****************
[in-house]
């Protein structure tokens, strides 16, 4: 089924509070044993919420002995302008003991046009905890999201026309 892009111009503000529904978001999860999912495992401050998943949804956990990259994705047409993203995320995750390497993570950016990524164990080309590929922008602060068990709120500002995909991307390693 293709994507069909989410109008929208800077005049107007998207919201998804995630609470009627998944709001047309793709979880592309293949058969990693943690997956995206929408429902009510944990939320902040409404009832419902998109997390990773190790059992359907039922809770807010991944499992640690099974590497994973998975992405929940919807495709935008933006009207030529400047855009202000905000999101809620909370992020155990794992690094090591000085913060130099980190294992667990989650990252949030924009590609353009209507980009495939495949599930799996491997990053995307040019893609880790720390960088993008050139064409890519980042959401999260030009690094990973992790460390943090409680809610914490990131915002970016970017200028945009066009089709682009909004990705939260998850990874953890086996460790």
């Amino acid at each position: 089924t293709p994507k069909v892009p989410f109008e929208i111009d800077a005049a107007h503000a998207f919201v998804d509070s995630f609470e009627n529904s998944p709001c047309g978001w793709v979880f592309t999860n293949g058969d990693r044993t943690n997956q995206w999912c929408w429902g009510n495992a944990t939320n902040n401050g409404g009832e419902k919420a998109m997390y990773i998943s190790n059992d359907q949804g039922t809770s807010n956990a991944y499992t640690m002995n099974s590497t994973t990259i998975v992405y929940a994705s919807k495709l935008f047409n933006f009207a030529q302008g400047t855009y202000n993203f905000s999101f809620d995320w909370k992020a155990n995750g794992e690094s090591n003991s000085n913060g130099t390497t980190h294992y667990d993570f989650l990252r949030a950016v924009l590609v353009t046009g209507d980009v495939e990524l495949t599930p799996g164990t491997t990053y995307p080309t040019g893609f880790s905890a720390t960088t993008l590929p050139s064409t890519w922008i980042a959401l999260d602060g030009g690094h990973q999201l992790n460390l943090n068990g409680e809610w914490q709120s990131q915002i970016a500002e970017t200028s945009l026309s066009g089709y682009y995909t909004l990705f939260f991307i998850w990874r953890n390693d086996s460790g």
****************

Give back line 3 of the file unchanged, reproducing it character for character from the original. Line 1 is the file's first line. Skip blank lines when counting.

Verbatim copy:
């Amino acid at each position: 089924t293709p994507k069909v892009p989410f109008e929208i111009d800077a005049a107007h503000a998207f919201v998804d509070s995630f609470e009627n529904s998944p709001c047309g978001w793709v979880f592309t999860n293949g058969d990693r044993t943690n997956q995206w999912c929408w429902g009510n495992a944990t939320n902040n401050g409404g009832e419902k919420a998109m997390y990773i998943s190790n059992d359907q949804g039922t809770s807010n956990a991944y499992t640690m002995n099974s590497t994973t990259i998975v992405y929940a994705s919807k495709l935008f047409n933006f009207a030529q302008g400047t855009y202000n993203f905000s999101f809620d995320w909370k992020a155990n995750g794992e690094s090591n003991s000085n913060g130099t390497t980190h294992y667990d993570f989650l990252r949030a950016v924009l590609v353009t046009g209507d980009v495939e990524l495949t599930p799996g164990t491997t990053y995307p080309t040019g893609f880790s905890a720390t960088t993008l590929p050139s064409t890519w922008i980042a959401l999260d602060g030009g690094h990973q999201l992790n460390l943090n068990g409680e809610w914490q709120s990131q915002i970016a500002e970017t200028s945009l026309s066009g089709y682009y995909t909004l990705f939260f991307i998850w990874r953890n390693d086996s460790g």